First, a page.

Some of Churchill’s Cabinet colleagues and King George VI were skeptical that he could do the job. Thanks to sheer willpower and a remarkable gift for stirring the imagination, Churchill managed to lead his country virtually alone for 18 months. It was only then that the United States entered the war. Erik Larson tells the tale in The Splendid and the Vile.
With the Old Breed: At Peleliu and Okinawa By E.B. Sledge
Eugene Bondurant Sledge offers a grunt-eye view of infantry fighting in the Pacific Theater of World War II. Sledge, nicknamed “Sledgehammer,” was a soldier in the 1st Marine Division’s brutal battles at Okinawa and Peleliu. Sled documents the horrors of war on the frontlines and the acts of cruelty committed by both sides using notes he kept in a small, pocket-sized New Testament.
He admires the courage of his soldiers and takes time to look at his surroundings. This interest would eventually lead him to become a biology professor. The Old Breed was a significant source for Ken Burns’s documentary The War. It also helped to create the basis for the HBO miniseries The Pacific.
The Caine Mutiny By Herman Wouk
Herman Wouk’s novel of life and mutiny on a Navy warship in the pacific theater was immediately accepted upon its initial publication in 1951. It is one of the first American severe fiction works to deal with the moral complexities of World War II.
Normandy ’44: D-Day and the Epic 77-Day Battle for France By James Holland
James Holland, a historian, author, and Royal Historical Society Fellow, offers a new perspective on the Normandy invasion. Holland draws on a wealth of archived material and first-hand accounts to reveal the human drama surrounding Operation Overlord. He details the meticulous planning and operational brilliance that resulted in victory for the Allied forces in stunning detail. This is a riveting, well-researched new narrative that will be a great addition to World War II history literature.
- Holland, James (Author)
The Woman Who Smashed Codes: A True Story of Love, Spies, and the Unlikely Heroine Who Outwitted America’s Enemies by Jason Fagone
Jason Fagone, the journalist, has finally revealed the astonishing story of Elizebeth Smith Friedman, and her husband, William Friedman, by using recently declassified files from World War II. The Friedmans were perhaps the most significant American codebreakers of the 20th century, and they may have been some of the best and most successful codebreakers in the world.
The Seventh Cross By Anna Seghers
Written in 1939 and first published in 1942. The Seventh Cross gave a still uncertain, naive America an account firsthand of Hitler’s Germany as well as the horrors of concentration camps.
Enemy at the Gates By William Craig
William Craig’s New York Times Bestseller inspired the 2001 movie of the same title, starring Jude Law and Rachel Weiss. Craig’s epic historical narrative, the culmination of five years of research, brings to life the brutal battle for Stalingrad between Soviet and German forces. This grueling battle lasted from August 1942 through February 1943, resulted in almost 2 million deaths, and changed the tide of war against Hitler.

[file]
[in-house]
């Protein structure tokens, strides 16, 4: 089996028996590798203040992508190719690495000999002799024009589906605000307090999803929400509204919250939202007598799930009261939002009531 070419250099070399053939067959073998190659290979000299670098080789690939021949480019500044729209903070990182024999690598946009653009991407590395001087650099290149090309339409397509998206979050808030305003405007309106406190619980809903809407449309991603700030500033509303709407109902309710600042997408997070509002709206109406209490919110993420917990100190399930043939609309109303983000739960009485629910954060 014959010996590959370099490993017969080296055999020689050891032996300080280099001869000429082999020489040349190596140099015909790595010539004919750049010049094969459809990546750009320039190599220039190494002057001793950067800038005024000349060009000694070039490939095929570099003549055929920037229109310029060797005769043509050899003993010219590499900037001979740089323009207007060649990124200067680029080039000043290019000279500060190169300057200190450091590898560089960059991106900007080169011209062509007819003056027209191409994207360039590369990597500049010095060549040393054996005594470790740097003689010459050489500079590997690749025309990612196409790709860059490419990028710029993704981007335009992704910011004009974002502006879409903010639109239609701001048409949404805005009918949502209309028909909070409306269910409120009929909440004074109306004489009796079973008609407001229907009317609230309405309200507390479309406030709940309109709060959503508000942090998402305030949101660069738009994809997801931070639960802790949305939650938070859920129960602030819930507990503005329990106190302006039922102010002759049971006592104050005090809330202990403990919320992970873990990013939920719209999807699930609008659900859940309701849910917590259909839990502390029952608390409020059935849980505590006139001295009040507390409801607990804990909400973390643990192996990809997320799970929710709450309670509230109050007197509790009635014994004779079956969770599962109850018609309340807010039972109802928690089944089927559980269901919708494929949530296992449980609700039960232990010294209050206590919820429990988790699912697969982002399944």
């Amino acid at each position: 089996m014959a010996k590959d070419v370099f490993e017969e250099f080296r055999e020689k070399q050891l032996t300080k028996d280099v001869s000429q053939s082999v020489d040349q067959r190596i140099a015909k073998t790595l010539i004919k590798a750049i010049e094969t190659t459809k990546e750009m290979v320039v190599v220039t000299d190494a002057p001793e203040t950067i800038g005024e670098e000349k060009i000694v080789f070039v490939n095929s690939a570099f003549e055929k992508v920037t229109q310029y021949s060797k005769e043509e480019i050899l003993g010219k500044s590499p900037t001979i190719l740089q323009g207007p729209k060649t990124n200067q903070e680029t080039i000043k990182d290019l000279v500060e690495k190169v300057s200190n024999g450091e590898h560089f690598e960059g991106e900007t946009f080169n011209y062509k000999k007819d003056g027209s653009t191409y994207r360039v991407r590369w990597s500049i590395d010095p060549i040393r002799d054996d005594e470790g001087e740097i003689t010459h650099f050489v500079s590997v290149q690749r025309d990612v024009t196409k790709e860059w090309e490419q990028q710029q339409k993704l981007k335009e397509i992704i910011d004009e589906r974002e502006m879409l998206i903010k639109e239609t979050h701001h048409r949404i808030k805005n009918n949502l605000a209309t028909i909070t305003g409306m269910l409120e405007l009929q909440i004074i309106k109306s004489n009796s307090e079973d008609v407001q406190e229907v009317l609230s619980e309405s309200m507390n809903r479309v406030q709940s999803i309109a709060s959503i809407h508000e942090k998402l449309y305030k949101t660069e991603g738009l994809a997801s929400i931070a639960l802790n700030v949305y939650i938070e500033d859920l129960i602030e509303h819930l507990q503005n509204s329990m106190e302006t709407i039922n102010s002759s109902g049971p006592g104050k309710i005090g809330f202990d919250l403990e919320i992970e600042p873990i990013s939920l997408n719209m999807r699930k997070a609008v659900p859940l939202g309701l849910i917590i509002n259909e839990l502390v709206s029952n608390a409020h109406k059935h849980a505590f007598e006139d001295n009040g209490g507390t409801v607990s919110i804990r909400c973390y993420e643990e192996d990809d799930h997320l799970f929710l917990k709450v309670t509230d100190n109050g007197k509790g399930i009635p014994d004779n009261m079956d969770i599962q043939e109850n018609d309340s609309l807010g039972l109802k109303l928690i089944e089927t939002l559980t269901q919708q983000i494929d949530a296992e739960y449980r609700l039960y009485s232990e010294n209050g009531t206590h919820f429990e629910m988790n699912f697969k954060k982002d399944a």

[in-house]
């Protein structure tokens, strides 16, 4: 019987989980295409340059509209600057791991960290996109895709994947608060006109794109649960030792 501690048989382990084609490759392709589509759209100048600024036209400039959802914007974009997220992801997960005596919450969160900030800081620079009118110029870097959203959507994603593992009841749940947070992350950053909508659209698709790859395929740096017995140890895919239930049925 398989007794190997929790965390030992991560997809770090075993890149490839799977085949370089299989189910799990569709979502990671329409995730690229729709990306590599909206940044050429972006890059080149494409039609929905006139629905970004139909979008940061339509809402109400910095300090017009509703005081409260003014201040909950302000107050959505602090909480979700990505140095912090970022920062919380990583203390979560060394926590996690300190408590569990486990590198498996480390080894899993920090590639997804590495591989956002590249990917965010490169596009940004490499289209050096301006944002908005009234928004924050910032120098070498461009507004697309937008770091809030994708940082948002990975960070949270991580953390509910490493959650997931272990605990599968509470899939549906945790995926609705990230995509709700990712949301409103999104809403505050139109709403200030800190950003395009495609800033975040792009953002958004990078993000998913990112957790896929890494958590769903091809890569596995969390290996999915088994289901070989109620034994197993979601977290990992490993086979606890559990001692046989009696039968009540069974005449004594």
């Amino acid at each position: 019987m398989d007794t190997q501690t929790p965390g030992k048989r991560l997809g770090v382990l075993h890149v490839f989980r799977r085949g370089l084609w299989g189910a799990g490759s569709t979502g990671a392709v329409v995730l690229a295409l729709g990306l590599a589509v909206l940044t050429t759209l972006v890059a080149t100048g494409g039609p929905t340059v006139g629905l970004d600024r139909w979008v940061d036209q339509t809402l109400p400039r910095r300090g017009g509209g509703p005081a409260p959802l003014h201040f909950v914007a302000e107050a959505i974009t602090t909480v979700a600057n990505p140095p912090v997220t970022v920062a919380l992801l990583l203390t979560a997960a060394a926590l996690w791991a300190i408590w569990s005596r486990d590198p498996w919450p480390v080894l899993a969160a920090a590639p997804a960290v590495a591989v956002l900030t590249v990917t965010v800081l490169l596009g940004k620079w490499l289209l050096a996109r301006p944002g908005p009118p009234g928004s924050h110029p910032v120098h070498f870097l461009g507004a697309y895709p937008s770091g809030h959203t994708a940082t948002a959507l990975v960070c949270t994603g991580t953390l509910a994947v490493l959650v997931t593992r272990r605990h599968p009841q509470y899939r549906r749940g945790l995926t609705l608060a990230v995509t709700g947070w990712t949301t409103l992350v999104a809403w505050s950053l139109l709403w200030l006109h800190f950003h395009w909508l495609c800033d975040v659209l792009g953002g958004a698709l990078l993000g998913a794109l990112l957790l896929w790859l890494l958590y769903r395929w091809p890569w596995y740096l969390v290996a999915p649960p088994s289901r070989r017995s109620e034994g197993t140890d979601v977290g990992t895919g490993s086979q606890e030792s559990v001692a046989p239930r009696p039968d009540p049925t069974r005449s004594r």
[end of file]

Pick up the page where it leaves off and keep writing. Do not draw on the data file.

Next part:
Hiroshima By John Hersey
Hiroshima was devastated by the first-ever atom bomb dropped on a city. John Hersey’s journalistic masterpiece tells the story of that day in this book.
The account of Hiroshima of John Hersey was written just one year after the bomb dropped. Six survivors were followed by Hersey, who added another chapter on the terrible long-term effects.
- Hersey, John (Author)
When The Emperor Was Divine By Julie Otsuka
Julie Otsuka’s debut novel is a commanding portrait of Japanese internment camps, unlike anything we have seen. Otsuka uses one family to portray the deracination of Japanese Americans generation with crystalline intensity.
The Rising Sun: The Decline & Fall Of The Japanese Empire, 1936-45 By John Willard Toland
This Pulitzer Prize-winning history of World War II documents the dramatic rise of the Japanese Empire, from Manchuria’s invasion to China to the atomic bombing of Hiroshima (and Nagasaki)
In the Garden of Beasts By Erik Larson
The riveting story of William E. Dodd (American ambassador to Germany, 1933-1937) is the #1 New York Times bestseller Dodd was a history professor and not Franklin D. Roosevelt’s first choice for this job. He arrived in Berlin without the appetite for endless socializing required of diplomats and with little awareness of the dangers presented by Adolf Hitler, Germany’s newly appointed chancellor.
Dodd struggled to find his place in the world, but his daughter Martha, 24, took to her new glamorous life with verve. Her high-profile lovers included Rudolph Diels (the chief of the Gestapo) and Boris Vinogradov (an attache to the Soviet Embassy who recruited her as a spy). In the Garden of Beasts is a political thriller and family drama that focuses on why the Third Reich was not recognized sooner.